Talking About Climate Change: We Want Stories!

Everyone loves a good story. Stories create social meaning and satisfy our imaginations. According to research compiled in George Marshall’s book Don’t Even Think About It: Why Our Brains Are Wired to Ignore Climate Change, we need to tell more stories to inspire people to climate action. Facts and data influence our analytical minds, but our emotional minds make the decisions. Stories motivate our emotional minds.

In my new book, The Big Swim, climate facts weave through wild adventure of many kinds. Marshall’s book didn’t exist when I wrote it, but my writing group led me to the same place: tell stories full of emotional meaning.

Here are some suggestions based on Marshall’s book and my experience that could help you with your stories. I won’t kid you: the first three are hard. It gets better after that.

If you haven’t yet, bring climate change into your heart. See its impact on species, ecosystems and people of all ages. Feel the magnitude of being alive in a time when we are rapidly destroying the possibilities of life. Grieve.
The age of fossil fuels has been wonderful and needs to end. Come to terms. What comes next could be better.
Avoid high personal emissions such as those caused by air travel. They make it hard to convey the need for action in a clean way. Choose activities that can be powered by renewable energy. Become the change we need.
Feel proud of this informed choice.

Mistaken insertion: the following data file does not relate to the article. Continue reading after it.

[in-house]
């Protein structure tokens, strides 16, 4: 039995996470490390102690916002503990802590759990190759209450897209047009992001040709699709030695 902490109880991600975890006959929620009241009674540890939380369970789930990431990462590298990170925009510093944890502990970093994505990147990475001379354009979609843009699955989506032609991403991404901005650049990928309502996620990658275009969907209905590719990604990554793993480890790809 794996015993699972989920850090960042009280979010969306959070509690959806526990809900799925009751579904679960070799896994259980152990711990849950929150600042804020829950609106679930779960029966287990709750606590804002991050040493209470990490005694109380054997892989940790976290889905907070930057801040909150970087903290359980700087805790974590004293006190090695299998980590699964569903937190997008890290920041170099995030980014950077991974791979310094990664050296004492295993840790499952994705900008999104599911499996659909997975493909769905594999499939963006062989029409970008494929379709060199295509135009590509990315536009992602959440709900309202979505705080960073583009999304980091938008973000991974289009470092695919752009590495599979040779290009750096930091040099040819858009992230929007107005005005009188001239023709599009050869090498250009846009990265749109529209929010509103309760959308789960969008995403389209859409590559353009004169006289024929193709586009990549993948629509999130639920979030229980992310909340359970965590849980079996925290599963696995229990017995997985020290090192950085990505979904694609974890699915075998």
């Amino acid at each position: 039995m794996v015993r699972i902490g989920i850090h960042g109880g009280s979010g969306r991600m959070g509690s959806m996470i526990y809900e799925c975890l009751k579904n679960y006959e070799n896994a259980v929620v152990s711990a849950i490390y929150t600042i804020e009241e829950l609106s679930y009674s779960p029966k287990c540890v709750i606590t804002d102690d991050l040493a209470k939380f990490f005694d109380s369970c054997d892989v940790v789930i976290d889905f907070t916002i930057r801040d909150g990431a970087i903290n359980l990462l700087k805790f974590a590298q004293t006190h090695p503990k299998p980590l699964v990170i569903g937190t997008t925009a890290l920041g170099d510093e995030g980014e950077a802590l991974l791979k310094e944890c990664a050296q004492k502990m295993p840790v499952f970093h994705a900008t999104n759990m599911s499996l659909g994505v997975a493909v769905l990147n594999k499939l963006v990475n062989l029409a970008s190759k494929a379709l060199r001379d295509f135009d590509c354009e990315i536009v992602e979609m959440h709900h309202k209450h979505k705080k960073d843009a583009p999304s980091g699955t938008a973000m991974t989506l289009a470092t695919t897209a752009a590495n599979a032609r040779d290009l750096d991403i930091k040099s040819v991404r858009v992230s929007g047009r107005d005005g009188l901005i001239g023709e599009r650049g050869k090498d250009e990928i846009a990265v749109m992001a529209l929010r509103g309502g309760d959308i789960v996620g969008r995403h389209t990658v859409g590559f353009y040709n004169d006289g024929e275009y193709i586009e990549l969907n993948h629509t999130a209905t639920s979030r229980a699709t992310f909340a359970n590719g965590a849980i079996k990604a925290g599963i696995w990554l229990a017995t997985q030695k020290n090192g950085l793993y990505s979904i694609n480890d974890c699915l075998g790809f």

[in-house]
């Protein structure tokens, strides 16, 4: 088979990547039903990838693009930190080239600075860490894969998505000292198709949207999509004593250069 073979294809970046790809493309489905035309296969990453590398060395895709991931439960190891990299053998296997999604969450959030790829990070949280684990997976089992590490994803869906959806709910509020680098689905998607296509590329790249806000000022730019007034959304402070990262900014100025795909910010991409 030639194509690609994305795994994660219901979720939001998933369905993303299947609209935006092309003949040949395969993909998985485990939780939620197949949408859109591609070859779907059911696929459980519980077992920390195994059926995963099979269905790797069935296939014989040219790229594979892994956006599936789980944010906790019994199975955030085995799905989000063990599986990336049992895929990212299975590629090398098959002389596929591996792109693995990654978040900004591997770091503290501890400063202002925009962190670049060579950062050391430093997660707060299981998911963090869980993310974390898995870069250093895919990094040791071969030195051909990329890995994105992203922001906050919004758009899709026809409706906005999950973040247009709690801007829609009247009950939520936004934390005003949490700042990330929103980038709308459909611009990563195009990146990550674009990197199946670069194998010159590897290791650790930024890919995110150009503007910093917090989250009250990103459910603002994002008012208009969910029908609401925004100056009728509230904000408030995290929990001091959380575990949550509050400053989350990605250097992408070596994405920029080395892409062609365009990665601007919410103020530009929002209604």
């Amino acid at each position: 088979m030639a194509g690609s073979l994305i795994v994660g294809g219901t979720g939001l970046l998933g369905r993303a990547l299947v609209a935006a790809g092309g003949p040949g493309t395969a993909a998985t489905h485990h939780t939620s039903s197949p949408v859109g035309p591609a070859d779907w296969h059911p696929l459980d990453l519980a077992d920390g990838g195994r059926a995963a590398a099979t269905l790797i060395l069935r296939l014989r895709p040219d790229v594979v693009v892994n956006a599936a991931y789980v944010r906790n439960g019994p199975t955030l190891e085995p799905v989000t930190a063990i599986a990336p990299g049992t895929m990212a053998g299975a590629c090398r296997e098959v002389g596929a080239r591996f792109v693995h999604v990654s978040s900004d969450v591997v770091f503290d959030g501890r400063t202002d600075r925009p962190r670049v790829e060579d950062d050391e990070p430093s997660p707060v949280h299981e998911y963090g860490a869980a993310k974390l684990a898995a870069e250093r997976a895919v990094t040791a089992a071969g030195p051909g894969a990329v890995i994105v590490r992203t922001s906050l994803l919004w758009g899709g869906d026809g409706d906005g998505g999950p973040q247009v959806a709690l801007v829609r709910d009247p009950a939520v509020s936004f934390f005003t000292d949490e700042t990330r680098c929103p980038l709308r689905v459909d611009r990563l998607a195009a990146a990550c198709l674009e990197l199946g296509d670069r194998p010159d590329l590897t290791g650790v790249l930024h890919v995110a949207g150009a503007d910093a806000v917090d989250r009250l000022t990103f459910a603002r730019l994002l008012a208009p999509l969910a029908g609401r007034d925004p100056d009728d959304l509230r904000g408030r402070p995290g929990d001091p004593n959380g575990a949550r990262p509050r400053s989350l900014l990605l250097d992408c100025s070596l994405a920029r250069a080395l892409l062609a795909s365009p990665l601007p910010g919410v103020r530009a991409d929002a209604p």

Break the socially constructed silence around climate change. Think about how you came to care, how it changed your life. Relate it to your sacred values. Keep these stories in your back pocket, ready to tell.  
Avoid enemy narratives – we are on a quest. But be honest about the dangers. Avoid despair: any action feels better than none. Tell stories about that.
Connect climate action to sources of happiness, how it can restore shared purpose, community, ecosystems and beauty.
Use The Big Swim to start climate conversations with your people. Spread it around. Chat about it. Segue into your story, what you long for, why.  Listen.
 Tell your story to your representatives and candidates. Tell them why you vote for a stable climate, an effective price on carbon, an end to fossil fuel subsidies and Canadian climate leadership in the UN talks.  
People adhere to old social norms until there are enough people adhering to the new one. Then change cascades. Tell stories about the new social norm. Welcome late-comers.
Find beautiful places that remind you of the magnificent, intricate diversity of life. Enjoy belonging to it. Remind people of it.    


– George Marshall, Don’t Even Think About It: Why Our Brains Are Wired to Ignore Climate Change
– Carrie Saxifrage, The Big Swim – Coming Ashore in a World Adrift.

UPDATE: Carrie will read from The Big Swim on April 13th at 5:30 pm at Octopus Books, 116 Third Avenue, Ottawa.